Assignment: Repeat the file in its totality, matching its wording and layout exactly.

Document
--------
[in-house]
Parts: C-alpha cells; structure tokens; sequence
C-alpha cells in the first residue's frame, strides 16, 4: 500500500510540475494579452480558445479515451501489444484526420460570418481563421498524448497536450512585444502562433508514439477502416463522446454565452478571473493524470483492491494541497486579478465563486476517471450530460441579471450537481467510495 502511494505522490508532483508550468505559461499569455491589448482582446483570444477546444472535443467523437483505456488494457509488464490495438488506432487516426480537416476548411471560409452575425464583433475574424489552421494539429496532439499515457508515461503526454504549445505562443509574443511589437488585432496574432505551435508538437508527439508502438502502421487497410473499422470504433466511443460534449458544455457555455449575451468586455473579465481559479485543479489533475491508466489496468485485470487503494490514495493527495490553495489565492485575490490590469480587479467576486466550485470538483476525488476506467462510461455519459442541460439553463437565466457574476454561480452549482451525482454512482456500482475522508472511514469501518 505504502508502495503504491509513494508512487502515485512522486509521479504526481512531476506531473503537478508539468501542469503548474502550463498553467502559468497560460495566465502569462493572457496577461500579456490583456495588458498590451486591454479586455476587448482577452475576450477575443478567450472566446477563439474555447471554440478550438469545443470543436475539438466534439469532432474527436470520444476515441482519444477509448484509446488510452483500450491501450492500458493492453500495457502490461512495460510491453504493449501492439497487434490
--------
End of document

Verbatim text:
[in-house]
Parts: C-alpha cells; structure tokens; sequence
C-alpha cells in the first residue's frame, strides 16, 4: 500500500510540475494579452480558445479515451501489444484526420460570418481563421498524448497536450512585444502562433508514439477502416463522446454565452478571473493524470483492491494541497486579478465563486476517471450530460441579471450537481467510495 502511494505522490508532483508550468505559461499569455491589448482582446483570444477546444472535443467523437483505456488494457509488464490495438488506432487516426480537416476548411471560409452575425464583433475574424489552421494539429496532439499515457508515461503526454504549445505562443509574443511589437488585432496574432505551435508538437508527439508502438502502421487497410473499422470504433466511443460534449458544455457555455449575451468586455473579465481559479485543479489533475491508466489496468485485470487503494490514495493527495490553495489565492485575490490590469480587479467576486466550485470538483476525488476506467462510461455519459442541460439553463437565466457574476454561480452549482451525482454512482456500482475522508472511514469501518 505504502508502495503504491509513494508512487502515485512522486509521479504526481512531476506531473503537478508539468501542469503548474502550463498553467502559468497560460495566465502569462493572457496577461500579456490583456495588458498590451486591454479586455476587448482577452475576450477575443478567450472566446477563439474555447471554440478550438469545443470543436475539438466534439469532432474527436470520444476515441482519444477509448484509446488510452483500450491501450492500458493492453500495457502490461512495460510491453504493449501492439497487434490